Unfortunately, there are people out there who try to take advantage of those who are looking for government grants or benefits. At Grants.gov, we often receive questions about suspected grant fraud in blog comments, on Twitter @grantsdotgov, and at the Grants.gov support center.
Here are two of the most common types of questions you have asked:
“I received a call from your General Manager for Grants saying that I’m eligible for a grant, but I need to pay before it’s transferred. Is this real or a scam?”
This is definitely a scam. Sometimes the call is from “Mr. Anderson” or the “Federal Bureau of Grant Awards”—these are both scams as well.
How do I know this is a scam? (1) The U.S. government does not charge a fee to people to apply for a federal grant. (2) The government will not call or email you when you haven’t even applied for a grant.
Never pay for a “grant” when someone contacts you out of nowhere regarding something you have not applied for; this is a scam. Never transfer money to anyone who calls or emails you asking for a fee to receive government money; this is a scam.
“I received a call that showed up as the ‘Grants.gov Help Desk’ on my caller ID, and they said I was selected for a grant I can spend on house repairs. I just need to pay a small fee. Should I pay it?”
Again, the U.S. government will not call or email you to charge a fee for a grant. What about the caller ID? We’ve seen some great technological advancements that benefit society, but we’ve also seen scammers use this technology to increase their deception.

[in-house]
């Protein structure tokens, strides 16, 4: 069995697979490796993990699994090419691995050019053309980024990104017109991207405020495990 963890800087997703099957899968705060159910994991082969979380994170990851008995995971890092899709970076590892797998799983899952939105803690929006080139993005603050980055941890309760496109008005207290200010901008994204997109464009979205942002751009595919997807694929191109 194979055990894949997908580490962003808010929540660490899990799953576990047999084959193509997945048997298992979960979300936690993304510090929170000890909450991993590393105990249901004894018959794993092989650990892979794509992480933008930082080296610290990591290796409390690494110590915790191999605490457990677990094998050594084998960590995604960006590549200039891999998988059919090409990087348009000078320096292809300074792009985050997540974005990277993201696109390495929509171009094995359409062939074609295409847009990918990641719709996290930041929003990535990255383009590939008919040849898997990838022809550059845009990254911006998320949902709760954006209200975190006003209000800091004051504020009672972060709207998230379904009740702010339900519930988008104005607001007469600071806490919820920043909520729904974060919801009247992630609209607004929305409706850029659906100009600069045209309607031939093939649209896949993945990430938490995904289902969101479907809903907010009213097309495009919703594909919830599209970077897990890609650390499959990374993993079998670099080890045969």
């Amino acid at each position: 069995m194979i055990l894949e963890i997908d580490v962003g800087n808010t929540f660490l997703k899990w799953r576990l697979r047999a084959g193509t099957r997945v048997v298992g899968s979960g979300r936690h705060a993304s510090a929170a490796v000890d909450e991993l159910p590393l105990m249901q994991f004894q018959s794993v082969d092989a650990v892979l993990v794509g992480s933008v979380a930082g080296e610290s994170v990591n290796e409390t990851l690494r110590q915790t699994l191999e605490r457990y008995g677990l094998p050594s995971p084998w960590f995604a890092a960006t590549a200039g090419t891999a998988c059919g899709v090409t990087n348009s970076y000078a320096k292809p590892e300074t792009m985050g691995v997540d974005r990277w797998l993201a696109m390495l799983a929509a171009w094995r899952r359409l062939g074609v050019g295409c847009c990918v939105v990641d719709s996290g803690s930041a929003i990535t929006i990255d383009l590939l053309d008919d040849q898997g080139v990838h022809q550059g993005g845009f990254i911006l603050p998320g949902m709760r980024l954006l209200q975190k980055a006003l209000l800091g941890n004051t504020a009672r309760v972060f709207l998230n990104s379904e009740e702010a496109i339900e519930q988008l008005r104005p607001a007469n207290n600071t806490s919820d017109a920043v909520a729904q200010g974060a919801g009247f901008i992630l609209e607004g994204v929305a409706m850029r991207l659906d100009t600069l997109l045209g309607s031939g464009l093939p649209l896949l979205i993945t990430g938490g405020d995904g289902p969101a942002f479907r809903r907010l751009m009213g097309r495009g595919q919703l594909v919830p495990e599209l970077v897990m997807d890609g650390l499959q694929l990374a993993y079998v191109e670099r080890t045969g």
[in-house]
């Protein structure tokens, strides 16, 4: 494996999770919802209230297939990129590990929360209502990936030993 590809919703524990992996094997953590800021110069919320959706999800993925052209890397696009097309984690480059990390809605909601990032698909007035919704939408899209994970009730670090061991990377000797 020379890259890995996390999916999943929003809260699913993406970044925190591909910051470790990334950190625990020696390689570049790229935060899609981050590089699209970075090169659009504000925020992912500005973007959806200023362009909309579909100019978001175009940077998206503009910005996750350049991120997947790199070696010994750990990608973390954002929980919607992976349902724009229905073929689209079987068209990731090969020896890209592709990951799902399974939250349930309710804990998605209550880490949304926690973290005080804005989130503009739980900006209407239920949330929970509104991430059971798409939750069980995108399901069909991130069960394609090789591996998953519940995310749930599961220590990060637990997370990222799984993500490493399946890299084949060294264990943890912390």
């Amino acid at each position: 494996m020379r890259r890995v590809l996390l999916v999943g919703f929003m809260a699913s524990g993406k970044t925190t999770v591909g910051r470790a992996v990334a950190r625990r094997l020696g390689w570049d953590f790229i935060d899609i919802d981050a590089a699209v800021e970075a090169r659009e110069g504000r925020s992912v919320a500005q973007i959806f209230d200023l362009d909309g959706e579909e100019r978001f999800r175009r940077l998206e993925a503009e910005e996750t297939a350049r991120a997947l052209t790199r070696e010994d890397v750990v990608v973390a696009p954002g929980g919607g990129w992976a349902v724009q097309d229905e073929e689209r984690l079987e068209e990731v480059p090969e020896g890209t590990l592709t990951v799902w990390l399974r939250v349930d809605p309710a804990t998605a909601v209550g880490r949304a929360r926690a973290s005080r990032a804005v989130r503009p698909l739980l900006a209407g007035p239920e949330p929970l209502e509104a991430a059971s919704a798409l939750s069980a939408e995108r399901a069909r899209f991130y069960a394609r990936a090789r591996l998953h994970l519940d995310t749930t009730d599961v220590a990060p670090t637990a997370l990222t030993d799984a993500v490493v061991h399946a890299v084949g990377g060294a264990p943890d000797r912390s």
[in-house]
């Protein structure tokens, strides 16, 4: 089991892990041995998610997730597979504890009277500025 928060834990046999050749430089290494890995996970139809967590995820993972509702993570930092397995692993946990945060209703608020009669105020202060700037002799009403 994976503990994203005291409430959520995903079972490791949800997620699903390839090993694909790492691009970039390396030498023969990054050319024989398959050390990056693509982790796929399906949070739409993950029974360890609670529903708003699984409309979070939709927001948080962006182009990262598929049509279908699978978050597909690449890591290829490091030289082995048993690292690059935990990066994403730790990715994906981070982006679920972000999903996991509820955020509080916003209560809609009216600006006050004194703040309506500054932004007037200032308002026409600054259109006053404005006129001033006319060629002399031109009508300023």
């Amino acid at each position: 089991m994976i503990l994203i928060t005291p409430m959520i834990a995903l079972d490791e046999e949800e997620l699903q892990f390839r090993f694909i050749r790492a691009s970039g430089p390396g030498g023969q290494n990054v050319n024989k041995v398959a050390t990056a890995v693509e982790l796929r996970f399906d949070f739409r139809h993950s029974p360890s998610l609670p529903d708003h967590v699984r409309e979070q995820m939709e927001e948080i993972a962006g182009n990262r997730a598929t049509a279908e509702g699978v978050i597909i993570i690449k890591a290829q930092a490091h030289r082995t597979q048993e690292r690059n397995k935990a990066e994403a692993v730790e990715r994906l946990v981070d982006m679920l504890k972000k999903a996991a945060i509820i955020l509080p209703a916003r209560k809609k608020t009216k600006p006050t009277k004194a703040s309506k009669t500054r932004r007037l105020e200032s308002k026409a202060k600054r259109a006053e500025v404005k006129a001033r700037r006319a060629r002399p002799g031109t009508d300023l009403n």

The Grants.gov Help Desk will only contact you after you initiate the contact to report a problem or question about using Grants.gov. This will be in relation to an existing ticket number, which you should already have to validate the call.
To avoid being a victim of fraud or a scam, become aware of some ways people may attempt to scam you. Here are some resources for preventing grant scams and fraud from the Federal Trade Commission (FTC), White House, Better Business Bureau, and National Consumers League.
If you receive a suspicious phone call or email, report it immediately:
- Potential victims of fraud, call the FTC Fraud Hotline: 1-877-FTC-HELP (1-877-382-4357)
- Health and Human Services (HHS) Fraud Hotline at 1-800-447-8477 or email firstname.lastname@example.org
As a last call to action, please share this article with your friends and followers to help us prevent future grant scams or fraud.
4 thoughts on “Answers to Your Grant Fraud Questions”
Examples of fraud that you describe as mentioned above are very vulnerable, especially to the victims of the parents and those who are less careful. I think if someone gets the information as vague as providing details gift but must make a payment amount of money to redeem the gift, the person must be vigilant and do not follow the instructions fraudster.
Thanks for the comment. Yes, people must be careful and diligent in protecting their personal information from grant scams. Here are two recent blog posts that provide more information about avoiding grant scams https://blog.grants.gov/2016/09/21/5-ways-to-avoid-becoming-a-victim-of-grant-fraud-or-scams/ and https://blog.grants.gov/2017/02/13/gift-cards-for-grants-no-thank-you/
They just called me trying to scam me they told me I would have to go to Walmart or CVS and pay $225 to receive 14000 $255 station do people like that that is very wrong of them I am in need of help right now and they did me like that I hope something be done about this
That is definitely a grant scam. Do not give anyone money or personal information in exchange for the false promise of a grant. Learn more here: https://blog.grants.gov/2017/07/12/is-this-a-grant-scam/
We recommend you complete the Benefits Finder tool on Benefits.gov to see if you are eligible for federal financial assistance: https://www.benefits.gov
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